A few weeks back I posted some posts about the Azure Application Gateway. Here I must say I ran into some issues in combination with Rancher. So I was forced to look for alternatives…

One of my requirements was to have a “zero-touch deployment”-capability. Meaning that I did not want to deploy a system where I had to manually change things to get it working.


High Level Blueprint

So how would a “poor man’s ssl termination on Azure” look? Basically I’m using Cloudflare as my DNS provider which then provides capabilities like CDN, various SSL options (like SSL Termination = Flexible SSL), WAF, etc. We can start with the free plan, where we can do a redirect to https and do SSL termination.


In addition, we’ll deploy an NSG (network security = basic azure firewall rule) that is configured to only allow the IP ranges from Cloudflare. This way we speak https on the outside world, and we have to accept that the traffic between Cloudflare and our hosts is unencrypted…


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Azure : Enumeration and reconnaissance activities for Security Officers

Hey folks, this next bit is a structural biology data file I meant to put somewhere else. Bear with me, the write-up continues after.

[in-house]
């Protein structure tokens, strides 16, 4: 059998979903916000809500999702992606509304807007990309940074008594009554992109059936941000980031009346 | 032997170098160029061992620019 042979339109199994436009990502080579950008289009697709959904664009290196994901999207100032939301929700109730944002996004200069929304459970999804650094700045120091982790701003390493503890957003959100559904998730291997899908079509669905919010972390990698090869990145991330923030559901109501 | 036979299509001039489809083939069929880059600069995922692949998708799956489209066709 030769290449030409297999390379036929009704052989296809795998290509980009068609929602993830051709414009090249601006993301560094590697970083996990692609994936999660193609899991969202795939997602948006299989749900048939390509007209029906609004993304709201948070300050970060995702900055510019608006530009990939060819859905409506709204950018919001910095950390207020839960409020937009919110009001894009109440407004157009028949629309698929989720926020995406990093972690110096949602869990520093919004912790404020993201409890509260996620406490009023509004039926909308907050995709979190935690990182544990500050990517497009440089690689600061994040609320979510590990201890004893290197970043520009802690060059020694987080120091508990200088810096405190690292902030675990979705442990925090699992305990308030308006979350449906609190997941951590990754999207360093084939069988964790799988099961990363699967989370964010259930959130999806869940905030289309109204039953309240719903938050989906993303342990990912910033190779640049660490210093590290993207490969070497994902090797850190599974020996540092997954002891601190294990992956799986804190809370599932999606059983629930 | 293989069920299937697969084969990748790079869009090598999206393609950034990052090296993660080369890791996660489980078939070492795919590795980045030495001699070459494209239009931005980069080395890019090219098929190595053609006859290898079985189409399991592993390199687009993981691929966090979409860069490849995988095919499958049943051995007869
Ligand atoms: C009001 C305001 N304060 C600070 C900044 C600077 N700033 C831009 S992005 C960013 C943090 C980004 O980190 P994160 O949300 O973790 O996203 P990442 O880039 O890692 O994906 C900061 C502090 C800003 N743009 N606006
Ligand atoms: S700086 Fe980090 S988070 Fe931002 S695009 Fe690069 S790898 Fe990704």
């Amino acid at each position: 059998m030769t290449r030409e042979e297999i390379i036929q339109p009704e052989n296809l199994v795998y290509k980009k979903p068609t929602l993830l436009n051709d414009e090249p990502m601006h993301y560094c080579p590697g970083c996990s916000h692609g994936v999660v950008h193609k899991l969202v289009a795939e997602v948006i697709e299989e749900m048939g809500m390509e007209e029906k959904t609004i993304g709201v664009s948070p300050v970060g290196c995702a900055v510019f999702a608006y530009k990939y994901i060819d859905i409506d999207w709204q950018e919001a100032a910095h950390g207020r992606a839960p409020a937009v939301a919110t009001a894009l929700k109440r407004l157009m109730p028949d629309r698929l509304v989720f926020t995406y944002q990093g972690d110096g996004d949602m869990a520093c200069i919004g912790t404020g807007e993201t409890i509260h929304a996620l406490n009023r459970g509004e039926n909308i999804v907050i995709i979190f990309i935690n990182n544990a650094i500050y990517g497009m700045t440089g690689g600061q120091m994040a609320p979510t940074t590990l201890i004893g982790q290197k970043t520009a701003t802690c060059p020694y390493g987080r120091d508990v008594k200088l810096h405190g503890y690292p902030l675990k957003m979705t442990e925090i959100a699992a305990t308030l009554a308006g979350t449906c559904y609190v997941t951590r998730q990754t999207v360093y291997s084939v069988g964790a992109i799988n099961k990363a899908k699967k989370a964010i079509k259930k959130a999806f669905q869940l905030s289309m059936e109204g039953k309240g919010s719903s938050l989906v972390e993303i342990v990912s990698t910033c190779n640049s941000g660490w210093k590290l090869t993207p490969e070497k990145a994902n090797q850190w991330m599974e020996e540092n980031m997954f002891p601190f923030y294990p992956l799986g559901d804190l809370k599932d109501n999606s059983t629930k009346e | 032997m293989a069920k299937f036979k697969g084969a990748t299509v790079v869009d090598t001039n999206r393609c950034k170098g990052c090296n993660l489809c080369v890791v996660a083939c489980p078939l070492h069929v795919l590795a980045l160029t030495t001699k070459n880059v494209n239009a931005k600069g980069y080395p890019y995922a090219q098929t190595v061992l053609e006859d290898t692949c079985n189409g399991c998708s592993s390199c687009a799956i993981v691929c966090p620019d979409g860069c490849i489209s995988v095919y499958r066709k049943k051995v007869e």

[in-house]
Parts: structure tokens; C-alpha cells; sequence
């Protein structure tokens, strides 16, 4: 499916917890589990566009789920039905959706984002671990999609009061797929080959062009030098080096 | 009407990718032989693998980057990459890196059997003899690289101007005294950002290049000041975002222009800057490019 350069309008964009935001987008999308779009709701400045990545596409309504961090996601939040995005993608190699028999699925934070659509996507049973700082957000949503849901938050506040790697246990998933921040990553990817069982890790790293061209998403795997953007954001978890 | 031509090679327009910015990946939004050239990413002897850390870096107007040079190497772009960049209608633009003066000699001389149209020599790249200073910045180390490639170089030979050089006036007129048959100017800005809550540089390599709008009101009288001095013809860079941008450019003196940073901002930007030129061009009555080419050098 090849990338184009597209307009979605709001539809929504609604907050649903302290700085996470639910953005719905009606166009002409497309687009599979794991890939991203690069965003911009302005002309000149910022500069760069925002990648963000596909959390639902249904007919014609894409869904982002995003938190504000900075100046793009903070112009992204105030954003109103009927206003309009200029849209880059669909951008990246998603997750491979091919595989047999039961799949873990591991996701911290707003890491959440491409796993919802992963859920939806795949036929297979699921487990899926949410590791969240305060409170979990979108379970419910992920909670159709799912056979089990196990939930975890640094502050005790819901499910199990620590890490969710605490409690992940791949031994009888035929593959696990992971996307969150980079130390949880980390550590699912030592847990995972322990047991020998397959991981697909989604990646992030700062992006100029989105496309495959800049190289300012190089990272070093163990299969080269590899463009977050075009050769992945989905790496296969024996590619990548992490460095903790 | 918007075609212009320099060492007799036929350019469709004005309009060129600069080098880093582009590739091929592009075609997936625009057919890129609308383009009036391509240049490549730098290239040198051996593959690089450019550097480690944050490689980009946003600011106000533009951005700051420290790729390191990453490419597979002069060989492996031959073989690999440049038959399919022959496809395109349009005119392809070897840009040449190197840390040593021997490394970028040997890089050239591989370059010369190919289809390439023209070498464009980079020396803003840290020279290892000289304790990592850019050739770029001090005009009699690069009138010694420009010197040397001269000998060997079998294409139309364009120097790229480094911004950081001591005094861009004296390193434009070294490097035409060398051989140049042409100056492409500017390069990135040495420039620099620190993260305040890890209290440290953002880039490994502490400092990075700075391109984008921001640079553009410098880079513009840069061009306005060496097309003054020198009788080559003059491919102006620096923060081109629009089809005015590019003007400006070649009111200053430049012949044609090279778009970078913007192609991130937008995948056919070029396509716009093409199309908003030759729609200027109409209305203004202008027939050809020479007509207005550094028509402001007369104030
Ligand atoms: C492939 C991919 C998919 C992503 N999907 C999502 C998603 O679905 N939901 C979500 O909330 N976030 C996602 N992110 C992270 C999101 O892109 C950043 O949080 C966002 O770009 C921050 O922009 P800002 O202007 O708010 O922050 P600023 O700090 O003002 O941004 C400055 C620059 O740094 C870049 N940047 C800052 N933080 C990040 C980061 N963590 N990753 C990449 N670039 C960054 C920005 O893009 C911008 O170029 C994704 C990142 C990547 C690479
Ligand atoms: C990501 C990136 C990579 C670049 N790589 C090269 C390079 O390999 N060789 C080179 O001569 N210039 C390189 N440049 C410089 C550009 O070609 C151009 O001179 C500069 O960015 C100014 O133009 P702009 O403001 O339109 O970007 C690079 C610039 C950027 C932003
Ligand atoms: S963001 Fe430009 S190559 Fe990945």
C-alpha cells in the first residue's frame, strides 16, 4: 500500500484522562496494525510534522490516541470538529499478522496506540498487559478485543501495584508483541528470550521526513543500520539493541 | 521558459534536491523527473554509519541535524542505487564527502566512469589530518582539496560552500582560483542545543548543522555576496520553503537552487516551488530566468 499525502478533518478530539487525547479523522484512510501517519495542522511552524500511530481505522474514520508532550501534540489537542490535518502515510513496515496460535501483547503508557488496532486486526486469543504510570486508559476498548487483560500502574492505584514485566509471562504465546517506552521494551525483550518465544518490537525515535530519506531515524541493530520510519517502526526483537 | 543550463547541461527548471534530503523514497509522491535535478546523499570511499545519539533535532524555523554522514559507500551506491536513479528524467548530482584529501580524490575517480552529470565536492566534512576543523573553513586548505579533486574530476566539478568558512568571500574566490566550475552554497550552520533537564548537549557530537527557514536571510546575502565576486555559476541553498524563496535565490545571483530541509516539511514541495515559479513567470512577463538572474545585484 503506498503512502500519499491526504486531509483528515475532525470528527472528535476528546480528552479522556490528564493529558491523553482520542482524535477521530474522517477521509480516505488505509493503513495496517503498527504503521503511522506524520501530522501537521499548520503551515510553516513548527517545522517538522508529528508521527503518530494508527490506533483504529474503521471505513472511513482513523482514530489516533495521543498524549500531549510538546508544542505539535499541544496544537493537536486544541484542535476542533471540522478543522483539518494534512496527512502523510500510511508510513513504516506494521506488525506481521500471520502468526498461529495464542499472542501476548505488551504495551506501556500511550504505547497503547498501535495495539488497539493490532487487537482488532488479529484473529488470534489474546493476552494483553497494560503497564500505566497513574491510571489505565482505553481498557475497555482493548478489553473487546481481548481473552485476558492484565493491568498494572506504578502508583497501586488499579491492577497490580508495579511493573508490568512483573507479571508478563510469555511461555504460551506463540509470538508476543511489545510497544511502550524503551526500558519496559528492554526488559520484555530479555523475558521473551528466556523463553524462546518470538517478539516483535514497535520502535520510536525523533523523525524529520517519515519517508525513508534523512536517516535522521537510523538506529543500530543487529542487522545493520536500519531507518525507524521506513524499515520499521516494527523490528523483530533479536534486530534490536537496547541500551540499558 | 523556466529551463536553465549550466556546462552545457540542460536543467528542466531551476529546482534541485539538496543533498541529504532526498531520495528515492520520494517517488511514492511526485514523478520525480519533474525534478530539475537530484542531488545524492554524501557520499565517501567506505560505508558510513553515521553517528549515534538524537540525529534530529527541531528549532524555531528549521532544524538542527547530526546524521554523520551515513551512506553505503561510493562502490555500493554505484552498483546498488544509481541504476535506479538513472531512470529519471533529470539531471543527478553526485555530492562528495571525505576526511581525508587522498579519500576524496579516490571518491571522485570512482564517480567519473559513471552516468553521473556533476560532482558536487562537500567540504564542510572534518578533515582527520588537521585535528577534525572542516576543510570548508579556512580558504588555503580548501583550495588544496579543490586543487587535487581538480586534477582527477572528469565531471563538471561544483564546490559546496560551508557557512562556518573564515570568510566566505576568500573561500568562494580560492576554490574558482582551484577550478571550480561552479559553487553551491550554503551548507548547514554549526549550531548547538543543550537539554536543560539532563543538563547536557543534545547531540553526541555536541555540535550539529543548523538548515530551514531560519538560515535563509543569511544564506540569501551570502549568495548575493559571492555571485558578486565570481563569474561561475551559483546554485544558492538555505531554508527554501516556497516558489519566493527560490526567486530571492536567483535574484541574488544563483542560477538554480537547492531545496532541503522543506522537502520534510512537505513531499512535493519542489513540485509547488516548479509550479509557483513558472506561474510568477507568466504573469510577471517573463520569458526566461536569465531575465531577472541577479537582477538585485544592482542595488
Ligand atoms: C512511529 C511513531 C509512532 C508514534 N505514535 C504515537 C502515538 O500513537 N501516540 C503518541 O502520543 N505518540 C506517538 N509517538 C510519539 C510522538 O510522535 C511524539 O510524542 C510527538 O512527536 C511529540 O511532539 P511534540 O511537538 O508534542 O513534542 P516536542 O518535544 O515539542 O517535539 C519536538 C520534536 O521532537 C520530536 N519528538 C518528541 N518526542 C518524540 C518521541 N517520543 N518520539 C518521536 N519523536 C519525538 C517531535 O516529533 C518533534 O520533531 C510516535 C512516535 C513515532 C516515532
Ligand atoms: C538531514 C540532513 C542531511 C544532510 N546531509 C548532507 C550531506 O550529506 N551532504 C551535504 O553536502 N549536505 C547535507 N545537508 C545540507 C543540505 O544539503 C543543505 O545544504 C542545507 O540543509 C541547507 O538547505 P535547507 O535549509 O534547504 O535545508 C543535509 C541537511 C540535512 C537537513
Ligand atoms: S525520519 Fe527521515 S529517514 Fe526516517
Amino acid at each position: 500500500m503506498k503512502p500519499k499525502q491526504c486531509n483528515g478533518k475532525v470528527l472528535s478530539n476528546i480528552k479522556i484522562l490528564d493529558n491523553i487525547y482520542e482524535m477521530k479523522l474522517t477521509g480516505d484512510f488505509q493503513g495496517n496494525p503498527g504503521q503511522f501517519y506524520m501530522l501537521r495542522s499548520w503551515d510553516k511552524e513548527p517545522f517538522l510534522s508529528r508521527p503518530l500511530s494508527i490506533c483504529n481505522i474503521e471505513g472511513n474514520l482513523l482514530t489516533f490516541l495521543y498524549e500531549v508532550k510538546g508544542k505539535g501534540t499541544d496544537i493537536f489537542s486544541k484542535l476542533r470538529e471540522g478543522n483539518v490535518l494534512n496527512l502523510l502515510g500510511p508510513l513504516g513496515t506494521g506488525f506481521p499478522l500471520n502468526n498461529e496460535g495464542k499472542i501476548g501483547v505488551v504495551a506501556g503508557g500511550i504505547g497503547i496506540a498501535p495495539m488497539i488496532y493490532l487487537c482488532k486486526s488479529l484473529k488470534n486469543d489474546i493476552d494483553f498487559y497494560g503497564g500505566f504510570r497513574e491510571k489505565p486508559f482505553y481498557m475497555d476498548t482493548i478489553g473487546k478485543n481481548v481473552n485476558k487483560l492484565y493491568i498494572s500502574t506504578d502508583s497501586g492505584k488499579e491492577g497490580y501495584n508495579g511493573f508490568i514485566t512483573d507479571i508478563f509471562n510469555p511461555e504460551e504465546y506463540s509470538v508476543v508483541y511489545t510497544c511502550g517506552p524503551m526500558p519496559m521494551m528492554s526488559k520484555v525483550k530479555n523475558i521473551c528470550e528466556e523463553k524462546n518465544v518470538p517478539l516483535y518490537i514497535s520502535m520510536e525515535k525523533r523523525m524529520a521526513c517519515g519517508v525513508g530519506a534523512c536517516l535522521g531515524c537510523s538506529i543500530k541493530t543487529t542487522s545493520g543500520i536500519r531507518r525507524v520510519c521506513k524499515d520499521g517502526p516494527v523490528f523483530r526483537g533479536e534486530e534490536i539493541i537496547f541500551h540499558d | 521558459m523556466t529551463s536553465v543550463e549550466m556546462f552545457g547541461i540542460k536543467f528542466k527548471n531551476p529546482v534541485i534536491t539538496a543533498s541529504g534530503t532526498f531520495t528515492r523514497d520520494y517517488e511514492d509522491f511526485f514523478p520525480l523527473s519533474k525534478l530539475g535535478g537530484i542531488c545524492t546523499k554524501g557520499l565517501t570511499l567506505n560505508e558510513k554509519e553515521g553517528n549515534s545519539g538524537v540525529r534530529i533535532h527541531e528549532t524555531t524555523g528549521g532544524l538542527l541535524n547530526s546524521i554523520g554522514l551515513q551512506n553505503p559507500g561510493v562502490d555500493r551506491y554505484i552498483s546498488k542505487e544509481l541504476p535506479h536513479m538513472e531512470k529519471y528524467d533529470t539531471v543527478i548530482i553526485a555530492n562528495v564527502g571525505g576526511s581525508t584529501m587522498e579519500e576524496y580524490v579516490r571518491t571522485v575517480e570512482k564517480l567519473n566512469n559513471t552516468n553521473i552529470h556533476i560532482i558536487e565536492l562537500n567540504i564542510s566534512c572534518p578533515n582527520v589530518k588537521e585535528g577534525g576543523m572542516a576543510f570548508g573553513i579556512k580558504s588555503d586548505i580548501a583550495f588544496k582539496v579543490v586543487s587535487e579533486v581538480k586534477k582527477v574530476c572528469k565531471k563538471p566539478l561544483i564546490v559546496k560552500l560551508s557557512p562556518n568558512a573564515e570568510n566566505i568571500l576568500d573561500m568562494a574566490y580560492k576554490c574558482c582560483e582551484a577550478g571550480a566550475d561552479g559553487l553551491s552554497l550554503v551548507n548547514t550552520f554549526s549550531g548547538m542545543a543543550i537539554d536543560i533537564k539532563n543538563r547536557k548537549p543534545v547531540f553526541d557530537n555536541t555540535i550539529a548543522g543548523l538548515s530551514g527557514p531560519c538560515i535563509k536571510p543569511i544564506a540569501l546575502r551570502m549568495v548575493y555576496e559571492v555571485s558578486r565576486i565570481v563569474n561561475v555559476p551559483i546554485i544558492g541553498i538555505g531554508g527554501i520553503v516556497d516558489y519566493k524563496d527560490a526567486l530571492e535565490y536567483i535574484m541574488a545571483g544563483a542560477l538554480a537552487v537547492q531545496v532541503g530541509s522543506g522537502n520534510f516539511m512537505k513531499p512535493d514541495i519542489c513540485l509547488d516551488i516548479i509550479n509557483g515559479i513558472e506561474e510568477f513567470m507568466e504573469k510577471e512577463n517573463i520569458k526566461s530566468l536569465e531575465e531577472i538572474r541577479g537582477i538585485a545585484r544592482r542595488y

A while back I saw a very interesting session on penetration testing on Azure at the Hope conference by Apostolos Mastoris.

A Penetration Tester’s Guide to the Azure Cloud
(45 mins) Apostolos Mastoris — The wide adoption and the benefits of cloud computing has led many users and enterprises to move their applications and infrastructure towards the Cloud. However, the nature of the Cloud introduces new security challenges, therefore organizations are required to ensure that such hosted deployments do not expose them to additional risk. Auditing cloud services has become an essential task and, in order to carry out such assessments, familiarization with certain components of the target environments is required. This talk will provide insight into the Microsoft Azure Cloud service and present practical advice on performing security assessments on Azure-hosted deployments. More specifically, it will demystify the main components of a cloud service and dive further into Azure-specific features. The main security controls and configurations associated with each of the mainstream Azure components will also be explored. Areas that will be covered include role-based security, secure networking features, perimeter security, encryption capability, auditing, and monitoring of activities within the Azure Cloud environment. Additionally, the talk will include the demonstration of a new tool that uses the Azure PowerShell cmdlets to collect verbose information about the main components within a deployment. The tool also provides functionality to visualize the components within a network infrastructure using an interactive representation of the topology and the associations between the deployment’s components.